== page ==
Luke 5:23
Whether is easier, to say, Your sins be forgiven you; or to say, Rise up and walk?
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EXPOSITORY (ENGLISH BIBLE)
5:17-26 How many are there in our assemblies, where the gospel is preached, who do not sit under the word, but sit by! It is to them as a tale that is told them, not as a message that is sent to them. Observe the duties taught and recommended to us by the history of the paralytic. In applying to Christ, we must be very pressing and urgent; that is an evidence of faith, and is very pleasing to Christ, and prevailing with him. Give us, Lord, the same kind of faith with respect to thy ability and willingness to heal our souls. Give us to desire the pardon of sin more than any earthly blessing, or life itself. Enable us to believe thy power to forgive sins; then will our souls cheerfully arise and go where thou pleasest.The tiling - See the notes at Matthew 9:1-7. 19. housetop—the flat roof.

through the tiling … before Jesus—(See on [1575]Mr 2:2).

See Poole on "Luke 5:18" Whether is it easier to say,.... Mark adds, "to the sick of the palsy"; to whom Christ had said that his sins were forgiven him, which had given offence to the Scribes and Pharisees, imagining that he had assumed too much to himself: wherefore he proposes the following case to them, which they thought was most easy for man, or more proper and peculiar to God to say,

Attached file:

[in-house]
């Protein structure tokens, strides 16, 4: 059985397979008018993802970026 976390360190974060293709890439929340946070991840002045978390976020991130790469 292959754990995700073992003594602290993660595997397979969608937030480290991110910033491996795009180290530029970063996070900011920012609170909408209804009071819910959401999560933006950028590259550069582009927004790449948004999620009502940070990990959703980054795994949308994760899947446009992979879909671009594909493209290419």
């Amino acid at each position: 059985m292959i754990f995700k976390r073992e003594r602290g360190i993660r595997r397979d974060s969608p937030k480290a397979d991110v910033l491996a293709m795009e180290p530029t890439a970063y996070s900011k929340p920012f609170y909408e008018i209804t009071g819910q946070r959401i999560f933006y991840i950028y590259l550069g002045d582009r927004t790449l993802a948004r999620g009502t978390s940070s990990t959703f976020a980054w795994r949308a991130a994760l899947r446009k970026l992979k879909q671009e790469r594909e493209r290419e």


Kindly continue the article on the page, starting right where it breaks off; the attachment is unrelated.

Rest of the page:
thy sins be forgiven thee, or to say, rise up and walk? Neither of them could be said by a mere man, with effect, so as that sins would be really remitted on so saying; or that a man sick of a palsy, by such a word speaking, would be able to stand upon his feet and walk; but both of them were equally easy to him, that is truly God; and he that could say the one effectually, could also say the other: or in other words, he that could cure a man of a palsy with a word speaking, ought not to be charged with blasphemy, for taking upon him to forgive sin: our Lord meant, by putting this question, and acting upon it, to prove himself to be God, and to remove the imputation of blasphemy from him; See Gill on Matthew 9:5. See Gill on Mark 2:9.

Whether is easier, to say, Thy sins be forgiven thee; or to say, Rise up and walk?
EXEGETICAL (ORIGINAL LANGUAGES)
23. Whether is easier, to say] An impostor might say ‘thy sins have been forgiven’ without any visible sign whether his words had any power or not; no one could by a word make a man ‘rise and walk’ who had not received power from God. But our Lord had purposely used words which while they brought the earthly miracle into less prominence, went to the very root of the evil, and implied a yet loftier prerogative.Verse 23. - Whether is easier, to say, Thy sins be forgiven thee; or to say, Rise up and walk? The Heart-reader hears, perhaps, the murmur as it runs round the circle, and grasping in a moment all that was in the angry hearts of these men, said aloud, that all might hear, some such words as these, "See now what I am about to do. You, in your dim short-sighted wisdom, think my forgiving this poor repentant sinner his dark past, is but an empty, meaningless form of words. See now whether what I am about to do further for him is an empty meaningless boon." Walk (περιπάτει)

Lit., walk about.

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